Infinite scrollers pop up all over the internet. Google Music’s artist list is one, Facebook’s timeline is one and Twitter’s live feed is one as well. You scroll down and before you reach the bottom, new content magically appears seemingly out of nowhere. It’s a seamless experience for users and it’s easy to see the appeal.
The technical challenge behind an infinite scroller, however, is harder than it seems. The range of problems you encounter when you want to do The Right Thing™ is vast. It starts with simple things like the links in the footer becoming practically unreachable because content keeps pushing the footer away. But the problems get harder. How do you handle a resize event when someone turns their phone from portrait to landscape or how do you prevent your phone from grinding to a painful halt when the list gets too long?
The right thing™
We thought that was reason enough to come up with a reference implementation that shows a way to tackle all these problems in a reusable way while maintaining performance standards.
We are going to use 3 techniques to achieve our goal: DOM recycling, tombstones and scroll anchoring.
Our demo case is going to be a Hangouts-like chat window where we can scroll through the messages. The first thing we need is an infinite source of chat messages. Technically, none of the infinite scrollers out there are truly infinite, but with the amount of data that is available to get pumped into these scrollers they might as well be. For simplicity’s sake we will just hard-code a set of chat messages and pick message, author and occasional image attachment at random with a sprinkle of artificial delay to behave a little bit more like the real network.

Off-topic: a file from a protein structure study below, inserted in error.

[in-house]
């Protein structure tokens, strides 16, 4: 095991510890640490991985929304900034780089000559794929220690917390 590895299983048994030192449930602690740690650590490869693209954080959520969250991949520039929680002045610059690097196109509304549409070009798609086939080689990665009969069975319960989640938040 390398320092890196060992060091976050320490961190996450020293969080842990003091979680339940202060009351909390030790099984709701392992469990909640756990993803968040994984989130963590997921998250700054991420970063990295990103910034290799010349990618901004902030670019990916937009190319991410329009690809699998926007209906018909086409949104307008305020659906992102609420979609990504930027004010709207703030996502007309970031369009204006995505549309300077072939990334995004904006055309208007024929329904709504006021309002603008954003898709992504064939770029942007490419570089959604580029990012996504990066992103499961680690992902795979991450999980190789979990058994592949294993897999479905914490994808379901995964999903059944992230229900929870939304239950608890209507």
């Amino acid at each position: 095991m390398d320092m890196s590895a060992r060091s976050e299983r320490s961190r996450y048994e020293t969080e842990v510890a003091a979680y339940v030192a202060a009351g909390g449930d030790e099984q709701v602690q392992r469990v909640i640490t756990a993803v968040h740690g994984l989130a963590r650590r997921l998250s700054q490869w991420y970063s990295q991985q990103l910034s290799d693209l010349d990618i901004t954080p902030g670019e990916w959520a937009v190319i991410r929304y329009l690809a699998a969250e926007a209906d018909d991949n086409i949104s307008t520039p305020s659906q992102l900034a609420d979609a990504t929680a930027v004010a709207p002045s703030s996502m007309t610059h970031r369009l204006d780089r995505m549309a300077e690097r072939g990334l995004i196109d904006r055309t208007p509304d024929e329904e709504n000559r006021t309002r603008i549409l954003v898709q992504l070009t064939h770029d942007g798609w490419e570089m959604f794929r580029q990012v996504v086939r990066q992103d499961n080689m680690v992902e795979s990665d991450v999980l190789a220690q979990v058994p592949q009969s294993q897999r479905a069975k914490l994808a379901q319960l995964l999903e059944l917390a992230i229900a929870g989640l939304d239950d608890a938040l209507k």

DOM recycling is a underutilized technique to keep the DOM node count low. The general idea is to use already created DOM elements that are off-screen instead of creating new ones. Admittedly, DOM nodes themselves are cheap, but they are not free, as each of them adds extra cost in memory, layout, style and paint. Low-end devices will get noticeably slower if not completely unusable if the website has too big of a DOM to manage. Also keep in mind that every relayout and reapplication of your styles – a process that is triggered whenever a class is added or removed from a node – grows more expensive with a bigger DOM. Recycling your DOM nodes means that we are going to keep the total number of DOM nodes considerably lower, making all these processes faster.
The first hurdle is the scrolling itself. Since we will only have a tiny subset of all available items in the DOM at any given time, we need to find another way to make the browser’s scrollbar properly reflect the amount content that is theoretically there. We will use a 1px by 1px sentinel element with a transform to force the element that contains the items – the runway – to have the desired height. We will promote every element in the runway to their own layer to make sure the layer of the runway itself completely empty. No background color, nothing. If the runway’s layer is non-empty it is not eligible for the browser’s optimizations and we will have to store a texture on our graphics card that has a height of a couple of hundred thousand pixels. Definitely not viable on a mobile device.
Whenever we scroll, we will check if the viewport has come sufficiently close to the end of the runway. If so, we will extend the runway by moving the sentinel element and moving the items that have left the viewport to the bottom of the runway and populate them with new content.
The same goes for scrolling in the other direction. We will, however, never shrink the runway in our implementation, so that the scrollbar position stays consistent.
As we mentioned earlier, we try to make our data source behave like something in the real world. With network latency and everything. That means that if our users make use of flicky scrolling, they can easily scroll past the last element we have data for. If that happens, we will place a tombstone item – a placeholder – that will get replaced by the item with actual content once the data has arrived. Tombstones are also recycled and have a separate pool for re-usable DOM elements. We need that so we can make a nice transition from a tombstone to the item populated with content, which would otherwise be very jarring to the user and might actually make them lose track of what they were focusing on.